A lot of people think that because Eva can get up in front of a classroom and speak to kids about her books, she must be a very confident individual. Sometimes this is true. But sometimes, she is playing a part – an actor on a stage – and her on-stage persona can be quite different from how she feels day-to-day.
This isn’t so unusual. We all know (or are) the quiet kid in the class – the one who tends to wait for someone to reach out to him or her. Who is a “good” student, because they don’t want to rock the boat or draw attention to themselves. For all of Eva’s past public speaking, she’s not a fan of being the center of attention, and though like all people she desires meaningful friendships, it takes a lot out of her to approach a kid and start a conversation.
This lack of confidence has been building on itself ever since our relocation last summer. We bought a cute little house with an unfinished attic that will be renovated into an art studio for me and Eva. But contractors are backed up, and we’ve had to wait our turn. As a result, most of Eva’s art supplies have been boxed up in the garage since last spring. This has weighed heavily on her, as creating art is her safe space – if she’s without direction in her day, she always migrates to her art area and makes something. After several months of not being able to do this, she is finding herself adrift and unsure.
Not to worry, because construction begins in about a month, so there is a light at the end of the tunnel. But in the meantime, I decided to address her confidence issues head-on. I created a class in her homeschool day that I called “Confidence Building.” We began by watching a fabulous TED talk (included at the end of this post) about bio-feedback. The talk is amazing, and you should definitely take the time to watch it, but one of the things that stood out for us the most in it was the study they did with two different groups of people. They took a saliva sample from each group before and after the test to monitor two hormones: one that tends to give a person confidence and one that takes away a person’s ability to cope calmly with stress. Group A was told to take “power poses;” in these poses the participants took up increased space in various ways: standing tall, arms back or stretched out, legs spread out, etc. Group B was told to do the opposite: these participants were told to hunch down, cross their arms and/or legs, droop the head – in short take the pose one takes when they’re feeling small and unsure.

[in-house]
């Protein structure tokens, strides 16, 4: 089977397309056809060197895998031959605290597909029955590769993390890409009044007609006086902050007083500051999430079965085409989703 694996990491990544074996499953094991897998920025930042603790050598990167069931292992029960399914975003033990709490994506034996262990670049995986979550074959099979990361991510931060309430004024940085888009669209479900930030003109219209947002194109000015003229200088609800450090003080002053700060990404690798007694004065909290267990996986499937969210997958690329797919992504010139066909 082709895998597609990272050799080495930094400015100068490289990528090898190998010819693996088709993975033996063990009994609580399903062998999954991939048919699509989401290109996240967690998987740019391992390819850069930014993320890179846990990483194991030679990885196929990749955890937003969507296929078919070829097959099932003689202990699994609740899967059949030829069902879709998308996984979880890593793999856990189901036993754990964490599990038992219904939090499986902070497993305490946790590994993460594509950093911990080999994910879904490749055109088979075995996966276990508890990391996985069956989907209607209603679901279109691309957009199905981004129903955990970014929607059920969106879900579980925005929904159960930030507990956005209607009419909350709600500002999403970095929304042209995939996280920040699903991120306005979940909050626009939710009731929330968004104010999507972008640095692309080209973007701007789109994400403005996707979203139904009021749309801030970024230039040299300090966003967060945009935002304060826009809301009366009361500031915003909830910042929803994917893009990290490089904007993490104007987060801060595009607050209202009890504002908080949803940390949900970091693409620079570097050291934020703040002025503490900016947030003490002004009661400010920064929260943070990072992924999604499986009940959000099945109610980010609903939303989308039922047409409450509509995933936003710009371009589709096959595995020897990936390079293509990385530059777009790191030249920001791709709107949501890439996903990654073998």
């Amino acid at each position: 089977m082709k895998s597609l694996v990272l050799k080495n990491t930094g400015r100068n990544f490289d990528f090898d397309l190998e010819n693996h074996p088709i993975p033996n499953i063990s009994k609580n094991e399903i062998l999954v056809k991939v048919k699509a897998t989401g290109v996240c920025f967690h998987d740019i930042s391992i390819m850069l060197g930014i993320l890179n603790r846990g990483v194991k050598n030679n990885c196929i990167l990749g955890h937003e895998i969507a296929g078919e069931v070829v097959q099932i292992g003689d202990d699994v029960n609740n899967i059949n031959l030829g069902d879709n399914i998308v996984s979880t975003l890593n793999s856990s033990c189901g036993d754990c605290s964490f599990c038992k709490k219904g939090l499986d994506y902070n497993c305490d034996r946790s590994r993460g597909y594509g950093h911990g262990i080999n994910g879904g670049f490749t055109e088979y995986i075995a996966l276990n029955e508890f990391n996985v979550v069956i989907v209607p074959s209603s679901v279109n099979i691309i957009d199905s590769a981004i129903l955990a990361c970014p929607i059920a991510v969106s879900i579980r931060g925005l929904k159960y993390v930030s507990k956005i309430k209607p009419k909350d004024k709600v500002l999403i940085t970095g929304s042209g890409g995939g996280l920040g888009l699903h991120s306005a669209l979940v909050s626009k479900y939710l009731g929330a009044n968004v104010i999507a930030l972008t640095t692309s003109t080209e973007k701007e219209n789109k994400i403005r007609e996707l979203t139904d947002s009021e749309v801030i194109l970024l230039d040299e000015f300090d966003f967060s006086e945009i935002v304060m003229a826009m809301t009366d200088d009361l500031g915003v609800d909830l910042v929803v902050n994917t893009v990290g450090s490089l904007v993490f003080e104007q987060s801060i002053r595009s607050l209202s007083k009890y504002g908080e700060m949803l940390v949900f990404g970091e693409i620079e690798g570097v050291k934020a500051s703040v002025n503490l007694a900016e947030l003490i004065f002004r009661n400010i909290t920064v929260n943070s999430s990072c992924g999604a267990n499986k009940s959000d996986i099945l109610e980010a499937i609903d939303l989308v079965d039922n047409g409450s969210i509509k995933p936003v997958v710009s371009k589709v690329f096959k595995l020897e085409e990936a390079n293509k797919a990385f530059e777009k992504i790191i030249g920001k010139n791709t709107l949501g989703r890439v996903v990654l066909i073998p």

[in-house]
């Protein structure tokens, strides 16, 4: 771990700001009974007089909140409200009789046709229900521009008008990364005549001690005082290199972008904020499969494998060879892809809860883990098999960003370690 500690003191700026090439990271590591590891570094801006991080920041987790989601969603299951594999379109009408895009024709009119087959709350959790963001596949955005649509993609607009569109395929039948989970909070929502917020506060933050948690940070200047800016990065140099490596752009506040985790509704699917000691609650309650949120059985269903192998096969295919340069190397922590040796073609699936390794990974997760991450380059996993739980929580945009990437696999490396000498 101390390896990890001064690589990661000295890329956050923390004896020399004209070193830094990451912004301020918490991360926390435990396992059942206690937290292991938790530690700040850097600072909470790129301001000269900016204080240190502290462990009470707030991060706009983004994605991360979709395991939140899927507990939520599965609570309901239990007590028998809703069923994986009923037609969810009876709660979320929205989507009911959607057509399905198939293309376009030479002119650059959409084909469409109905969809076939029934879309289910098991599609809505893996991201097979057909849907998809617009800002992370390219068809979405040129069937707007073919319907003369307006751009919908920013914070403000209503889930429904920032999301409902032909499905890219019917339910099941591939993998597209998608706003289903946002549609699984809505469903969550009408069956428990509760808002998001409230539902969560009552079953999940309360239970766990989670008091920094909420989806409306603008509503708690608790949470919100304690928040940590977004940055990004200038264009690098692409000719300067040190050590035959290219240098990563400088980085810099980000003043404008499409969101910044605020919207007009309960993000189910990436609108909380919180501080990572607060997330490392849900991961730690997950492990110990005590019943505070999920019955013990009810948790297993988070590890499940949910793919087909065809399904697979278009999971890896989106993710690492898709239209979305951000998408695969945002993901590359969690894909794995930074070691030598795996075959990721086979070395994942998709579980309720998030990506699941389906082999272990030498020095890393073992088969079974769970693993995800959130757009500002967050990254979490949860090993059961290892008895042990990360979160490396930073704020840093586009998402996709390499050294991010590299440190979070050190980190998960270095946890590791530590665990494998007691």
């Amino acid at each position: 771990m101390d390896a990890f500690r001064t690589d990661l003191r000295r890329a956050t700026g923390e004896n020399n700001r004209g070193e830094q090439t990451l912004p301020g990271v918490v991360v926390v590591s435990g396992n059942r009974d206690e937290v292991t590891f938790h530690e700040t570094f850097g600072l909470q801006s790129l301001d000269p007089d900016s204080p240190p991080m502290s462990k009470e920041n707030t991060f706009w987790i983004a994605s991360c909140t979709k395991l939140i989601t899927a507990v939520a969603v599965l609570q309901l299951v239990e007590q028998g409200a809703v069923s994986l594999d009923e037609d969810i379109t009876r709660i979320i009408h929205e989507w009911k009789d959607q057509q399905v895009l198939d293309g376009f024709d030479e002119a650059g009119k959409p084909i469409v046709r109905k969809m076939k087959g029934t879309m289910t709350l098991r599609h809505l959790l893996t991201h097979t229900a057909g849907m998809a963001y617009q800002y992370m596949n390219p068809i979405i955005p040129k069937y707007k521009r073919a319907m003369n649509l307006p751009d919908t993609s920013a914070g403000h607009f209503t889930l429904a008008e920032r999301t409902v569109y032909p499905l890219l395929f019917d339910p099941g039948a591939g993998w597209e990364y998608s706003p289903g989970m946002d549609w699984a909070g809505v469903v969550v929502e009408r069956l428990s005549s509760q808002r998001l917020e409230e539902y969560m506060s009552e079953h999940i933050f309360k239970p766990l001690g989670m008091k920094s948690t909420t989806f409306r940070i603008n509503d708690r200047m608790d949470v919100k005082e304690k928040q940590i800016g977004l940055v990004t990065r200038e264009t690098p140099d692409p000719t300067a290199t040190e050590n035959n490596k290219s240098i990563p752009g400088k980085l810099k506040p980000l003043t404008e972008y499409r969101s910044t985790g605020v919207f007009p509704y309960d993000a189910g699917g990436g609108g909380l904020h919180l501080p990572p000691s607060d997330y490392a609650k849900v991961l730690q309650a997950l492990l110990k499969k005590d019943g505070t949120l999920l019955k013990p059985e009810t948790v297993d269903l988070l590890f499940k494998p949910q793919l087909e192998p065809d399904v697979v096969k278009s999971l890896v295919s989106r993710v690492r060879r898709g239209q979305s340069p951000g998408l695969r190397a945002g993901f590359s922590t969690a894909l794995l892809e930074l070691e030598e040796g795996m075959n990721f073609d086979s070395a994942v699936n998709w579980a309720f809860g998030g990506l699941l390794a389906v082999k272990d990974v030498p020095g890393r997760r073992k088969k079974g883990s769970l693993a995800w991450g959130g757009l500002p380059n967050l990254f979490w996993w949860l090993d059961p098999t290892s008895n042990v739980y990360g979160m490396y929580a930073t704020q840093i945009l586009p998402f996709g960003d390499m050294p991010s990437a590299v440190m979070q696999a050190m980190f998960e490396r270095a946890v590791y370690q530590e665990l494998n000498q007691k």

The participants held these poses for only 2 minutes. And the results were astonishing. The power posers had an increase in the confidence-boosting hormone and a decrease in their stress hormone. The small-space posers had a decrease in their confidence-boosting hormone and an increase in their stress hormone. After only two minutes!
Eva and I began our work by discussing the implications of the talk. We then began a daily exercise in which we do power poses. We stand on couches (a normal no-no), and stretch our bodies wide and talk as loudly as we can. We raise our eyebrows and widen our eyes. We yell at the top of our voices that we are confident and strong, that we have wonderful imaginations, that we are EPIC. Holy cow, folks – this is powerful stuff. It’s like a shot of caffeine and adrenaline mixed together. The difference I’ve seen in Eva just after one week of this exercise is dramatic. And heck, I’ll admit it: the difference in my own attitude has also been dramatic. I feel better.
I am working on other parts of our confidence training in addition to this exercise. Some of it is personal imagery: I ask Eva what kind of person she wants to be – not just what she does, but how she feels and interacts day-to-day. The more she imagines this strong part of herself, the more she’s able to grasp it. We’ve talked about our diet, and are trying to move away from all the starches and carbs and more towards fruits and veggies and nuts. We’ve talked about the importance of exercise, and have begun taking long brisk walks through town. And we’ve analyzed traits she admires of her favorite fictional characters (especially Harry Potter characters). Luna Lovegood is her favorite, primarily because she’s so unique and doesn’t really care what people think of her. I’m also trying to give her books with kick-butt female characters in them.
This Thursday and Friday Eva will once again be in front of the public. She’ll have a booth at the North Dakota Educators Conference in Fargo, ND, promoting her books, writing videos, and classroom presentations. She plans to power pose in the bathroom before the event begins.
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